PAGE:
Nohra Padilla began organizing waste pickers into recyclers in Bogota, Colombia, in 1990. Photo courtesy Goldman Environmental Prize

by Mike CeasarSF Chronicle
April 15th, 2013

Bogota, Colombia

Fourteen years ago, Blanca Cecilia Lopez began combing the streets of this South American metropolis in search of sellable articles to feed her family. She typically earned only a few dollars a day scavenging bottles, cans, paper and any other reusable items that she could find.

“I worked in the sun and rain” carrying heavy loads of collected materials, she recalled.

Two years ago, however, her life changed dramatically thanks to a grassroots organization that found her a position at a city recycling center with a monthly salary and health benefits.

The 50-year-old mother of seven owes her new life to Nohra Padilla, who began organizing waste pickers like Lopez in 1990 into the Bogota Recyclers’ Association. For her work, Padilla is one of six recipients of the Goldman Environmental Prize to be awarded Monday at the San Francisco War Memorial Opera House.

Over the years, the association, which has 2,000 members, has battled city officials and private sanitation companies vying to monopolize trash collection from Bogota’s 8 million inhabitants. In the 1980s and 1990s, Padilla and other organizers were threatened by right-wing paramilitaries who regarded organizing the poor as subversive. Several waste pickers were murdered in what the militias called “social cleansing.”

Padilla, 47, is a short, spirited mother of three teenage boys, who is a third-generation waste picker. Her grandparents were subsistence farmers who moved to Bogota around 1940 in search of work. One of the few jobs they could find was at the city dump sifting through trash for recyclable items.

At 7, Padilla began working alongside her mother. After high school, she married a fellow waste picker and years later earned a college degree in public administration.

But it was during her teenage years that a talent for organizing and motivating others emerged, turning Padilla into a leader of an estimated 17,000 waste pickers who are a common sight on Bogota streets pushing hand carts or riding on horse carts piled high with scavenged trash.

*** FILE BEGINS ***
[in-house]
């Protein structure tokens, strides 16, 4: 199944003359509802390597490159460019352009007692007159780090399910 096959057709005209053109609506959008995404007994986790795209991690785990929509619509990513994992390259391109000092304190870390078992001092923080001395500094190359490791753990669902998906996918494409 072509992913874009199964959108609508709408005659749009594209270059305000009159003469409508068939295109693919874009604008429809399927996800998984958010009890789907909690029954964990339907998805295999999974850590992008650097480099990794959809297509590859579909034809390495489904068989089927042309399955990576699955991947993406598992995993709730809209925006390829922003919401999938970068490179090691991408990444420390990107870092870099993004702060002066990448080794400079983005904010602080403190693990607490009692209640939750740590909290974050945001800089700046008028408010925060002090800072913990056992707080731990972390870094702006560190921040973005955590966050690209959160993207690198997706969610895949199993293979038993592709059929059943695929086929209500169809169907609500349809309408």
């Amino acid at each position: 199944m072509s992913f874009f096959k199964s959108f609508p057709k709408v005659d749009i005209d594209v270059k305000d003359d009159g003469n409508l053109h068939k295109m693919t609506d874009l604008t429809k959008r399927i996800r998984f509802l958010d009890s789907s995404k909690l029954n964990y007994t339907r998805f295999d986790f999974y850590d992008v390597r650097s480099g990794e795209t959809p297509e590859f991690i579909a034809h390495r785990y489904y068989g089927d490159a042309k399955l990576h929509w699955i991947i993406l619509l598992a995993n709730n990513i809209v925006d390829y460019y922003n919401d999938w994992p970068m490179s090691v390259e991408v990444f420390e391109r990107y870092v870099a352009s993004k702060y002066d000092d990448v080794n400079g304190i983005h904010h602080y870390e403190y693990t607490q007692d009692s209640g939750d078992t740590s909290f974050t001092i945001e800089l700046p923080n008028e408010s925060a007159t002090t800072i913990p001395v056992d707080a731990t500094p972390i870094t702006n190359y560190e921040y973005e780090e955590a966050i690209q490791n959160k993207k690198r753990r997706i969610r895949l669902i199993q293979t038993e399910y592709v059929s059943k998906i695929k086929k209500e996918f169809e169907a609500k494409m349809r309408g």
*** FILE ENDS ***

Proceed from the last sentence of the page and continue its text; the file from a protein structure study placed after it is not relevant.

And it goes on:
Mike Ceaser, SFC

Blanca Cecilia Lopez (center) sorts paper for recycling in a warehouse in Bogota, Colombia, where she earns a decent wage instead of struggling to find trash to sell every day.

“Since I was a little girl, I’ve tried to motivate people to overcome our problems,” she said.

Recyclers win major suit

In December 2011, the association won a landmark lawsuit when the nation’s Supreme Court ruled that waste pickers must have a voice alongside city officials and private companies during contract negotiations.

The ruling also mandated set routes, schedules, collection points and prices for each kilo of recyclable materials removed from city streets. Most waste pickers, who prefer the term recycler, now receive nearly $49 per ton delivered to recycling centers. The nation’s minimum wage is $325 a month.

“If she (Padilla) weren’t around, the recyclers would have to compete with the big trash companies,” said Federico Parra, regional coordinator for a global nonprofit that helps improve conditions for the working poor.

On a recent afternoon, Padilla stood in a gritty warehouse the size of a soccer field piled halfway to the ceiling with stacks and barrels of discarded paper. She reached into one barrel, pulling out an envelope and ripping a bit of nonrecyclable plastic from a piece of recyclable paper.

It’s a tiny item of the estimated 661,000 pounds of recyclable materials processed monthly at this central warehouse. Nearby storage areas process metals and cardboard, while diverting some 30 percent of Bogota’s trash away from the city dump, which is projected to fill up sometime this year, according to dump administrators.

Model for other cities

Fernando Medellin, an adviser to Bogota Mayor Gustavo Petro, hopes regional mayors will see the value of incorporating low-income waste pickers into their city’s garbage collection scheme. His city’s model, he says, should “be reproduced across Latin America.”

Padilla says waste pickers provide a service that corporate sanitation companies could never match.

“They know their customers, who give them a bit of wine, or the notebooks that their children don’t need,” she said. “It’s a relationship that goes way beyond just the garbage.”

At the same time, Blanca Cecilia Lopez no longer struggles to eke out a living.

“Now I’ve got a good job,” she said proudly, “and a way to pay for my children’s studies.”

Mike Ceaser is a freelance reporter in Bogota. E-mail: foreigndesk@sfchronicle.com

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